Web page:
SELECT column_name(s)  FROM tableName1
WHERE [conditions]
UNION
SELECT column_name(s)  FROM tableName2
WHERE [conditions];

 

Let consider an example,

From the given two tables FacebookData and LinkedInData. We need to find the union of both the tables where Name is equal to Krishna. Print the resultant table.

SQL Query:  

SELECTFROM FacebookData
WHERE Name='Krishna'
UNION
SELECTFROM LinkedInData
WHERE Name='Krishna';

Result for the above query:

How the query will work on both tables.

The where clause will apply to each table to find out the rows which satisfy the condition. After that, the Union clause will apply to the rows that satisfy the conditions. As Name equal to Krishna is present in both the tables, the duplicate row will be removed, and only 1 row will be printed in the output.


Let consider another,

From the given two tables FacebookData and LinkedInData. We need to find the union of both the tables where Name is equal to Dhurv in the FacebookData table and Sunny in the LinkedInData table. Print the resultant table.

SQL Query:  

SELECTFROM FacebookData
WHERE Name='Dhruv'
UNION
SELECTFROM LinkedInData
WHERE Name='Sunny';

Result for the above query:

 

Let consider another,

We need to find the union of both the tables where Name is equal to Sunny or City is equal to Surat in FacebookData table and City is equal to Pune or Ahmedabad in LinkedInData table. Print the resultant table. Don’t remove duplicate entries.

SQL Query:  

SELECTFROM FacebookData
WHERE Name='Sunny' OR City='Surat'
UNION ALL
SELECTFROM LinkedInData
WHERE City='Pune' OR City='Ahmedabad';

Result for the above query:

 

How to use the ORDER BY clause with the UNION and UNION ALL clause?

Let consider an example,

From the given two tables FacebookData and LinkedInData. We need to find the union of both the tables and print the resultant table Sorted by City in descending order.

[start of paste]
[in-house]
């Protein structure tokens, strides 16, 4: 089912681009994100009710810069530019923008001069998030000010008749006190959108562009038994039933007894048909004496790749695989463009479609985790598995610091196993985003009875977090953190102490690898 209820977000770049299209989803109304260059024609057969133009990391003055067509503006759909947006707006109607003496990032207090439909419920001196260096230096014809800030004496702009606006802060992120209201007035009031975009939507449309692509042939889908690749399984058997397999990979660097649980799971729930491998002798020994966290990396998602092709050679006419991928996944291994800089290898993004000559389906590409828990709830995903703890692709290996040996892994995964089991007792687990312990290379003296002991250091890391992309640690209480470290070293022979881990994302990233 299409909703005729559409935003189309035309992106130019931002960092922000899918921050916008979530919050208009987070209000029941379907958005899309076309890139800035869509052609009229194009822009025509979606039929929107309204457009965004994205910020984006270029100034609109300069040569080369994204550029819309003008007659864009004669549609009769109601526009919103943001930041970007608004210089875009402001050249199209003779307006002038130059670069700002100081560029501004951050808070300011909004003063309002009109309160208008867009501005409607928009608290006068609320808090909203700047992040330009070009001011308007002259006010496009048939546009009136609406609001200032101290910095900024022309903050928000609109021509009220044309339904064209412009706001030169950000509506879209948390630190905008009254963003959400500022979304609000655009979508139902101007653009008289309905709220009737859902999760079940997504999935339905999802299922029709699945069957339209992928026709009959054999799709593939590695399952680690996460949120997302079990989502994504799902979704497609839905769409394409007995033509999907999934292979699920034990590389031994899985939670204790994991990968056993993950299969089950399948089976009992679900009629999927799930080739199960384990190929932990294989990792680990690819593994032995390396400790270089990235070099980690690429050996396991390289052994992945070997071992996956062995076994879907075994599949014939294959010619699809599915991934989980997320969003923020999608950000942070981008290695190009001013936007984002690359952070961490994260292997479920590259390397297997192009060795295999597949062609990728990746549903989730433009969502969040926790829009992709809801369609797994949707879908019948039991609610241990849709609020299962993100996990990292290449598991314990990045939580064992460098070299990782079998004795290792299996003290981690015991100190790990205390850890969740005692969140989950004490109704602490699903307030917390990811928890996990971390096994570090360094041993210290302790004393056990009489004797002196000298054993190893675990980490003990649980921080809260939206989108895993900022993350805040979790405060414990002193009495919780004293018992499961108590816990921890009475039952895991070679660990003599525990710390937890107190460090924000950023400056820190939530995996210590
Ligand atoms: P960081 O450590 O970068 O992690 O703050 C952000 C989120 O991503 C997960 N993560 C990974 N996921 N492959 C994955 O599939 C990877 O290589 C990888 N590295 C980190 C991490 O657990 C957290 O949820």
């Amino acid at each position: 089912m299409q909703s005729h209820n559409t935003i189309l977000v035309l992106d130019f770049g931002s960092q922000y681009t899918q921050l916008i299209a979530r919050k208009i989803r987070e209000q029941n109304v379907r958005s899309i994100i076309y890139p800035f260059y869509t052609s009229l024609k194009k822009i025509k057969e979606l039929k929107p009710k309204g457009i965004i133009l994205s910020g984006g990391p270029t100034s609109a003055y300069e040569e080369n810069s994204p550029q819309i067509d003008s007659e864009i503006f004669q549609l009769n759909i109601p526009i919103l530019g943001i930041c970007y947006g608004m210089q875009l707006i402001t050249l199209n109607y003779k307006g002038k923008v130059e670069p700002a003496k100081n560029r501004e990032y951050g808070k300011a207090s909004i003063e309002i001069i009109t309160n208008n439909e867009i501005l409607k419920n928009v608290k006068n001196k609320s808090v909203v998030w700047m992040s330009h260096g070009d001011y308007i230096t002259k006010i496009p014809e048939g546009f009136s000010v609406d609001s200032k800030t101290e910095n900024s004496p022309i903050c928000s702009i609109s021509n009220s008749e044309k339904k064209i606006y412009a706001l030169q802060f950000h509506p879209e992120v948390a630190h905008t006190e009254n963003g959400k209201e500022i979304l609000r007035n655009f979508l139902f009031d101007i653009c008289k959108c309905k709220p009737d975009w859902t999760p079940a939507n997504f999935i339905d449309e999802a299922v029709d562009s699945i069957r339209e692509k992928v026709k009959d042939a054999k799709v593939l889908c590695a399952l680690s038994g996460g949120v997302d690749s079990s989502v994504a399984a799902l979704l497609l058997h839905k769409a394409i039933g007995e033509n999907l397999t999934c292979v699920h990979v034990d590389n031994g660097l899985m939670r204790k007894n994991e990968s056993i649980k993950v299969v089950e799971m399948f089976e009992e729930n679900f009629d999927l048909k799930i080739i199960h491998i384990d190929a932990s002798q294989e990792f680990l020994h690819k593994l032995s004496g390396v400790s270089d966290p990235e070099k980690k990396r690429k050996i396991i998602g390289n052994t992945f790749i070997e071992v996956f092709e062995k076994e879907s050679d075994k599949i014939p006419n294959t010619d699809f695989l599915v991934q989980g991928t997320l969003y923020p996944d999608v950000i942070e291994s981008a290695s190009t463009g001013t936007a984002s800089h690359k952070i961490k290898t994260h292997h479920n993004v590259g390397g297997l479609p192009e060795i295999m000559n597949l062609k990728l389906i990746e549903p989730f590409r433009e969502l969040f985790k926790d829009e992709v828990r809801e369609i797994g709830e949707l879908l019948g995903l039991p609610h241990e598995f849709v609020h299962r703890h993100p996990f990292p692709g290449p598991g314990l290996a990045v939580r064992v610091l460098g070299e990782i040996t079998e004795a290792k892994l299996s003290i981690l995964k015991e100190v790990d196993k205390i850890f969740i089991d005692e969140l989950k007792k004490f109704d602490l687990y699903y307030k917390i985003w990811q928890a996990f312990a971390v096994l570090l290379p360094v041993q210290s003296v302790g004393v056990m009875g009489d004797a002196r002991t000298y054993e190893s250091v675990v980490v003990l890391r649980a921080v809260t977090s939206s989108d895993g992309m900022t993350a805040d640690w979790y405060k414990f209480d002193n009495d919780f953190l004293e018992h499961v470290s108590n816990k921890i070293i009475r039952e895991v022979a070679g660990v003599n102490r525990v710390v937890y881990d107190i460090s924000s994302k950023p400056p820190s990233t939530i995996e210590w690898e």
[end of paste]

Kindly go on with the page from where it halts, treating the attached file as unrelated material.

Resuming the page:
SQL Query:  

SELECTFROM FacebookData
UNION
SELECTFROM LinkedInData
ORDER BY City DESC;

Result for the above query:

 

Another variation of the question is to find union both the table and include duplicate entries of data and print the resultant table Sorted by City in ascending order.

SQL Query:  

SELECTFROM FacebookData
UNION ALL
SELECTFROM LinkedInData
ORDER BY City ASC;

Result for the above query:

Frequently Asked Questions

1. What is the main difference between the UNION clause and the UNION ALL clause?

  • The only difference between UNION and UNION ALL is that Union extracts the rows specified in the query. In contrast, Union All extracts all the rows, including the duplicates (repeated values) from both the queries.

 

2. What are all the clauses that the UNION clause works with?

  • There are many clauses with which the UNION clause can apply in a query. But WHERE clause, ORDER BY clause, AND & OR clause are frequently used.

 

3. Compare UNION and UNION ALL performance in terms of time taken to perform the task.

  • Both clauses combine rows from result sets into a single result table. The UNION clause removes duplicate rows, whereas the UNION ALL clause keeps the same rows. Because the UNION ALL clause does not remove duplicate rows, it runs faster than the UNION operator.

 

Key Takeaways 

This article discusses how to use the UNION Clause using various examples and write SQL queries. We also used the UNION clause with WHERE, ORDER BY, and many other combinations of clauses. Also, learn when to use these clauses based on queries asked. 

Don't stop here, Ninja; check out the Top 100 SQL Problems to get hands-on experience with frequently asked interview questions and land your dream job.